Nursing school can be exhausting. There’s the hazing and abuse from teachers and staff, along with the massive amount of memorization that needs to be done in order to stay on top of your studies.
Add to that the stress of finances – as most full-time students studying nursing may find it hard to also work while attending school – and you have a perfect storm for a massive amount of accumulated debt after graduation.
According to the International Business Times, the average student graduating this year owes over $37,000 in student debt – even higher for advanced and specialized degrees. Yet that’s only a small piece of the nearly $1.4 trillion total student debt in the United States alone.
However, as sobering these statistics may be, there are ways that you can work to get your student loans paid off in record time.
High-Needs Community Health-Care
Registered nurses working at facilities in Health Professional Shortage Areas, also known as HPSAs, can apply for a program that will pay off 60 percent of their total student debt after only two years of service at the facility. There’s also an optional third year commitment where an additional 25 percent of the total beginning debt is again wiped clean.
The Health Resources and Services Administration (HRSA) designate these facilities as having shortages in primary care, dental, or mental health providers. They may be geographic (for example limited to a specific county or service area), population-based (for example low income or Medicaid eligible patients), or named specific facilities (like a federally qualified health center). The HRSA website states that “Medically Underserved Areas/Populations [are known to have] too few primary care providers, high infant mortality, high poverty, or a high elderly population.”
These facilities can include everything from community clinics to hospice care support settings, and provide a wide range of opportunities across the nation for qualified nursing professionals in all areas of expertise. Working at these facilities is one way to pay down student debt while serving high needs communities.
Philanthropic Volunteering Websites
There are relatively new platforms that connect volunteers with generous philanthropists in an effort to both pay down student debt and encourage volunteering in needy communities.
Websites like SponsorChange and ZeroBound can connect volunteers with non-profit organizations in need of assistance. Projects are agreed to in advance and can take anywhere from 40-50 hours of work over several months to complete.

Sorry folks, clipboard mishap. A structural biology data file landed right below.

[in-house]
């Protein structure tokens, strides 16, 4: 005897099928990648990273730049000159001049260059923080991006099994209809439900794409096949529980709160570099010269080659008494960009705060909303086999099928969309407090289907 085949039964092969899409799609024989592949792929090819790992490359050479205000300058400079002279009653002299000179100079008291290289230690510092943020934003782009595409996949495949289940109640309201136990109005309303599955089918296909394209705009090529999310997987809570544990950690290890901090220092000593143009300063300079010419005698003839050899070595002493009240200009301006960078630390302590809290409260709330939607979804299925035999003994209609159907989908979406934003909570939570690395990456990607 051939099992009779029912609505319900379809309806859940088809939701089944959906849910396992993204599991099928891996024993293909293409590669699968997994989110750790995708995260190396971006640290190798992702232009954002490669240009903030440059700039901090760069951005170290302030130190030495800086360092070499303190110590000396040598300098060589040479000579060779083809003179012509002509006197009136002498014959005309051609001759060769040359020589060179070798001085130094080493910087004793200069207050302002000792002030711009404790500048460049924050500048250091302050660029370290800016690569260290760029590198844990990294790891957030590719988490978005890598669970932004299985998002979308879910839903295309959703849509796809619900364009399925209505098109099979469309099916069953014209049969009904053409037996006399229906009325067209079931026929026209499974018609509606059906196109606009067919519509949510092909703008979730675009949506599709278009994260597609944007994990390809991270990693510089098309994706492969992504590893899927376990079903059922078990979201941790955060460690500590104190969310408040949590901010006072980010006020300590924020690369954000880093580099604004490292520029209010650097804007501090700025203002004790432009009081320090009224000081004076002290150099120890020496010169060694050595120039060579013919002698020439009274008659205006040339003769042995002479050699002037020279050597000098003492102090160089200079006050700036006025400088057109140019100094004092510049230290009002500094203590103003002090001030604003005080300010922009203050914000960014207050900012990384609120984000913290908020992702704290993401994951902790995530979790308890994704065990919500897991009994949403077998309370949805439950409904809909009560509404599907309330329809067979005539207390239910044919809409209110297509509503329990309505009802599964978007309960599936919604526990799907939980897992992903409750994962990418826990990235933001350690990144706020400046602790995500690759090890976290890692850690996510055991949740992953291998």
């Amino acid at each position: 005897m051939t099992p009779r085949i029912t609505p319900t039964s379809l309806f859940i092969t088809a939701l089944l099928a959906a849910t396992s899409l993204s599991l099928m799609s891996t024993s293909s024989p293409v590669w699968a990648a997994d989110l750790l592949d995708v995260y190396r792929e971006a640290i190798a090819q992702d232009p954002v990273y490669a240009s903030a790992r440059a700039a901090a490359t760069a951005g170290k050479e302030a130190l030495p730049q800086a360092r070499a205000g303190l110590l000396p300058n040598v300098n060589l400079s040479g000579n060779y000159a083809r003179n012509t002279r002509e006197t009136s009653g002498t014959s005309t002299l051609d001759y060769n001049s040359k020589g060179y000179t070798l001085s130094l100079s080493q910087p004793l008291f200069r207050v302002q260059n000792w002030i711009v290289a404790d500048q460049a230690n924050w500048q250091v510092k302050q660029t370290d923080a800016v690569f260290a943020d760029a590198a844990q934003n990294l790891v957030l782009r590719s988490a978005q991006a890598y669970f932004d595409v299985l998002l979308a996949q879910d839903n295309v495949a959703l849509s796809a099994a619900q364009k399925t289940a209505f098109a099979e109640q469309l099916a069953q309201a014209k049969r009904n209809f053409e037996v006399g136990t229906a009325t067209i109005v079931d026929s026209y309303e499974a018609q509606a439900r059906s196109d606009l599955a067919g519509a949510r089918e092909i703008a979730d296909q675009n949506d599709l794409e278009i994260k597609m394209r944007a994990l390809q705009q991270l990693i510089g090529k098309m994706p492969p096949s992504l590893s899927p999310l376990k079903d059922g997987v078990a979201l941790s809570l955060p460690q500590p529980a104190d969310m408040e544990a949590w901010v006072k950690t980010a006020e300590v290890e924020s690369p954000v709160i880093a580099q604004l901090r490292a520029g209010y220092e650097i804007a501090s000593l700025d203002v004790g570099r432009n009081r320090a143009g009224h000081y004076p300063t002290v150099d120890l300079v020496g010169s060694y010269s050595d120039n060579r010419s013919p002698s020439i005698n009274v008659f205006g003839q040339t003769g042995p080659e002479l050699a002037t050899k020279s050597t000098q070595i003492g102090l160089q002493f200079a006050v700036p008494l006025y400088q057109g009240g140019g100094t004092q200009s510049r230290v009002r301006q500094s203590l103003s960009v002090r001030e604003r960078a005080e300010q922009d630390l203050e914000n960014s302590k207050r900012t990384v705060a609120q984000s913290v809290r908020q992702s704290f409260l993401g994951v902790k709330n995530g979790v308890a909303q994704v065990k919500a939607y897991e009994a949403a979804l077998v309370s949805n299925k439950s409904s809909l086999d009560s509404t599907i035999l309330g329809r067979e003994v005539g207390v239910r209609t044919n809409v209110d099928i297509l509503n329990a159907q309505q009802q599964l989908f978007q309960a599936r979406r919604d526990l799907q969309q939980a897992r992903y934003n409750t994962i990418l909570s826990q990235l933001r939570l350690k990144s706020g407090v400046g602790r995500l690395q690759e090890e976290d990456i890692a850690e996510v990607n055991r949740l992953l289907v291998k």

At the end of the project, the volunteers are paid for their efforts – but the money isn’t given as cash. Instead, the donation – given by third party donors - is applied towards the graduate’s student loans directly. This pays down their balance owed and takes some of the stress off of an already harrowing debt-situation.
To check for eligible virtual projects, and those local to your area, visit the respective websites to search opportunities.
It’s also possible to craft your own debt-repayment work and volunteer opportunities. Check sites like Idealist.org often for jobs, internships, and other opportunities. If you see that a local non-profit is looking for full or part-time help, and has the budget to pay, you may consider working in the non-profit sector to help pay down your student loans.
Public Service Loan Forgiveness
Additionally, the federal Public Service Loan Forgiveness (PSLF) program is one of many Student Loan Forgiveness programs available to nursing school graduates.
The PSLF program can completely forgive certain types of loans after 120 months of qualifying loan repayments and dedicated work in eligible facilities. While this is definitely more of a long-term solution, and only applicable to very specific types of loans, for those entering a career that they feel confident in and excel at, this is a great carrot chase for as a reward for 10 years of dedicated service.
Most of your questions about the PSLF can be answered on the Federal Student Aid website.
Nursing professionals most often get into the field because they have a caring and serving nature. It can be difficult to hold onto that passion at times in an overly regimented and time-crunched environment. However, working in a facility where the patients are most in-need can be a wonderful way to learn fast and hard - making the largest impact in the shortest amount of time.